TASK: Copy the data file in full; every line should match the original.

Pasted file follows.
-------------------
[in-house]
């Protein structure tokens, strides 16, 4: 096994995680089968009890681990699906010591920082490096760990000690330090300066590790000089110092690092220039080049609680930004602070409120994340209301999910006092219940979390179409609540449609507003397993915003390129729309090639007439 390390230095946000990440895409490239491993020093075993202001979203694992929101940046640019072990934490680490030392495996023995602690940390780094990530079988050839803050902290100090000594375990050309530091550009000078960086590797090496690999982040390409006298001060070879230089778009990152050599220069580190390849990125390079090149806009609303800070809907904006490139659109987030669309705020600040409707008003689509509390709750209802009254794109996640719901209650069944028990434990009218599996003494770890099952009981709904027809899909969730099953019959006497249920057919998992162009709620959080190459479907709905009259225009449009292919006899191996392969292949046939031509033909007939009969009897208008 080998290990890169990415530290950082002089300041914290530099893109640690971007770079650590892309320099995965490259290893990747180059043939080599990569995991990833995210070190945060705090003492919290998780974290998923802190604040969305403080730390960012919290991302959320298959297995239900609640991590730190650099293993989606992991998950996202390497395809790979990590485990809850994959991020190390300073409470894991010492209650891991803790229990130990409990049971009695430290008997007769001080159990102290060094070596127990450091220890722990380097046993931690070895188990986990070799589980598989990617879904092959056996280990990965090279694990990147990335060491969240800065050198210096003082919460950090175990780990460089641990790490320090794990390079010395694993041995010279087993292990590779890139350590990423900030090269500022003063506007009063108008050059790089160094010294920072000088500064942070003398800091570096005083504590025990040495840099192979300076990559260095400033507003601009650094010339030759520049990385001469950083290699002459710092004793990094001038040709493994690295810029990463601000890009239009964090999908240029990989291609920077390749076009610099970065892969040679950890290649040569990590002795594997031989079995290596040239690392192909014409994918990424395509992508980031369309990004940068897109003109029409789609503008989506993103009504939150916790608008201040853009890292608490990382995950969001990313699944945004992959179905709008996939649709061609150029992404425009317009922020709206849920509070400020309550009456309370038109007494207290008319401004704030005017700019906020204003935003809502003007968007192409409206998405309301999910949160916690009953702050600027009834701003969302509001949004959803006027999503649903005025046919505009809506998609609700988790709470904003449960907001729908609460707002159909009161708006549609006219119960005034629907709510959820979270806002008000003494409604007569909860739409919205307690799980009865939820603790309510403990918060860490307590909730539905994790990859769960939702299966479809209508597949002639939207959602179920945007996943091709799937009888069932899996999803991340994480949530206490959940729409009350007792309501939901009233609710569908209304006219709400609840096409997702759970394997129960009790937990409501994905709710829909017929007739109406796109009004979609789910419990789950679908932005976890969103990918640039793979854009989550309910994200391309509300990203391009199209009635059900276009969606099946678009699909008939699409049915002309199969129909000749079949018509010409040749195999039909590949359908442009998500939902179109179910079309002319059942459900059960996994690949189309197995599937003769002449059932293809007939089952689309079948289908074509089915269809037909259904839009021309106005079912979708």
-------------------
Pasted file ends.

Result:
[in-house]
């Protein structure tokens, strides 16, 4: 096994995680089968009890681990699906010591920082490096760990000690330090300066590790000089110092690092220039080049609680930004602070409120994340209301999910006092219940979390179409609540449609507003397993915003390129729309090639007439 390390230095946000990440895409490239491993020093075993202001979203694992929101940046640019072990934490680490030392495996023995602690940390780094990530079988050839803050902290100090000594375990050309530091550009000078960086590797090496690999982040390409006298001060070879230089778009990152050599220069580190390849990125390079090149806009609303800070809907904006490139659109987030669309705020600040409707008003689509509390709750209802009254794109996640719901209650069944028990434990009218599996003494770890099952009981709904027809899909969730099953019959006497249920057919998992162009709620959080190459479907709905009259225009449009292919006899191996392969292949046939031509033909007939009969009897208008 080998290990890169990415530290950082002089300041914290530099893109640690971007770079650590892309320099995965490259290893990747180059043939080599990569995991990833995210070190945060705090003492919290998780974290998923802190604040969305403080730390960012919290991302959320298959297995239900609640991590730190650099293993989606992991998950996202390497395809790979990590485990809850994959991020190390300073409470894991010492209650891991803790229990130990409990049971009695430290008997007769001080159990102290060094070596127990450091220890722990380097046993931690070895188990986990070799589980598989990617879904092959056996280990990965090279694990990147990335060491969240800065050198210096003082919460950090175990780990460089641990790490320090794990390079010395694993041995010279087993292990590779890139350590990423900030090269500022003063506007009063108008050059790089160094010294920072000088500064942070003398800091570096005083504590025990040495840099192979300076990559260095400033507003601009650094010339030759520049990385001469950083290699002459710092004793990094001038040709493994690295810029990463601000890009239009964090999908240029990989291609920077390749076009610099970065892969040679950890290649040569990590002795594997031989079995290596040239690392192909014409994918990424395509992508980031369309990004940068897109003109029409789609503008989506993103009504939150916790608008201040853009890292608490990382995950969001990313699944945004992959179905709008996939649709061609150029992404425009317009922020709206849920509070400020309550009456309370038109007494207290008319401004704030005017700019906020204003935003809502003007968007192409409206998405309301999910949160916690009953702050600027009834701003969302509001949004959803006027999503649903005025046919505009809506998609609700988790709470904003449960907001729908609460707002159909009161708006549609006219119960005034629907709510959820979270806002008000003494409604007569909860739409919205307690799980009865939820603790309510403990918060860490307590909730539905994790990859769960939702299966479809209508597949002639939207959602179920945007996943091709799937009888069932899996999803991340994480949530206490959940729409009350007792309501939901009233609710569908209304006219709400609840096409997702759970394997129960009790937990409501994905709710829909017929007739109406796109009004979609789910419990789950679908932005976890969103990918640039793979854009989550309910994200391309509300990203391009199209009635059900276009969606099946678009699909008939699409049915002309199969129909000749079949018509010409040749195999039909590949359908442009998500939902179109179910079309002319059942459900059960996994690949189309197995599937003769002449059932293809007939089952689309079948289908074509089915269809037909259904839009021309106005079912979708």